Comment is Free has a supremely stupid piece saying that it ought to be fine to make “a direct, unambiguous sexual advance” to a total stranger, and it’s a terrible thing that this pesky feminism shit is saying otherwise.
David Foster, the author of the supremely stupid piece, is worried that the Everyday Sexism project is making the world unfriendly for people who want to make direct sexual advances to strangers.
The campaign against everyday sexism has shown that a deeply unpleasant vein of misogyny still runs through our society. But in highlighting the antisocial, misguided behaviour of some unreconstructed individuals, it is important to be aware that such behaviour is not representative of most men’s attitudes. More worryingly, from the perspective of a progressive sexual politics there is a danger that the campaign is promulgating a view that any direct sexual advance is tantamount to harassment. If directly propositioning somebody for sex is automatically condemned as misogynist, as the campaign appears to assert, then the movement risks being highly counterproductive to the feminist cause and playing into the hands of the sexually repressive, patriarchal ideology that feminism strives to counter.
One of the ways the piece is supremely stupid is that he doesn’t spell out what he means by “directly propositioning somebody for sex” until near the end. That’s supremely stupid because it makes a difference, obviously. Who is “somebody”? Is it somebody you’ve been flirting with for an hour? Or is it somebody approaching you on the sidewalk, whom you’ve never seen before? It makes a difference. Toward the end he clarifies that he means the second. He’s speaking up for the endangered right to ask a stranger for sex.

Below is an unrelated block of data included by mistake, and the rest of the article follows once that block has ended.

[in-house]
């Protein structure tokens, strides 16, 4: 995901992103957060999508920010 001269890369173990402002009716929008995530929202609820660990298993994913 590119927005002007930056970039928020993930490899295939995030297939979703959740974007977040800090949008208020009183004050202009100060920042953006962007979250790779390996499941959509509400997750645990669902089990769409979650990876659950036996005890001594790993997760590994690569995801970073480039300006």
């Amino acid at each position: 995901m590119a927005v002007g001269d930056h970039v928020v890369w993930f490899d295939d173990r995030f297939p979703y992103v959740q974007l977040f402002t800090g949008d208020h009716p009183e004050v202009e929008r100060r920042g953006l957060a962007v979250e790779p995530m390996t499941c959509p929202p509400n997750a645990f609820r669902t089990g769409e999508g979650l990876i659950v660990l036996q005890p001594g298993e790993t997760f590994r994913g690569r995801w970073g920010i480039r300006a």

Most of the behaviour reported to Laura Bates’s Everyday Sexism project does indeed sound reprehensible, but by lumping together sexual assaults and genuinely threatening behaviour with casual propositions, the campaign risks conflating deplorable and even criminal acts with sexually liberated expression. More to the point, there is a risk of comparing offensive and clumsy sexual remarks with respectful, courteous sexual advances.
A respectful, courteous sexual advance from a complete stranger in a public place is an oxymoron. Going up to a woman you don’t know and asking her very nicely if she wants to fuck you is not respectful and courteous.
Foster draws the line in the wrong place. It’s not sexual assault and genuinely threatening behaviour on the one hand and all courteous, respectful, direct, unambiguous sexual advances on the other. That’s not where the line goes. Yes, I understand why a lot of men would like it to, but the whole issue here is the notion that their desire to make direct sexual advances whenever they want to should not trump other people’s desire not to be the object of direct sexual advances at all times and places.
Feminists quite rightly espouse that both women and men should have the right to pursue sexual pleasure purely for its own sake, outside of a monogamous relationship, and independent of the patriarchal strictures of consumer capitalism. As such, there is nothing inherently sexist, or threatening or harassing, about making a direct, unambiguous sexual advance to another person. We are conditioned to find such propositions taboo because an expression of straightforward, unencumbered desire transgresses prevailing ideology.
Again – that’s true in the right context and circumstances. It’s not true in the context David Foster has in mind but doesn’t spell out until nearly the end of the piece. He occludes what he means by “another person” until after he’s done all this self-righteous generalizing. Cheap trick.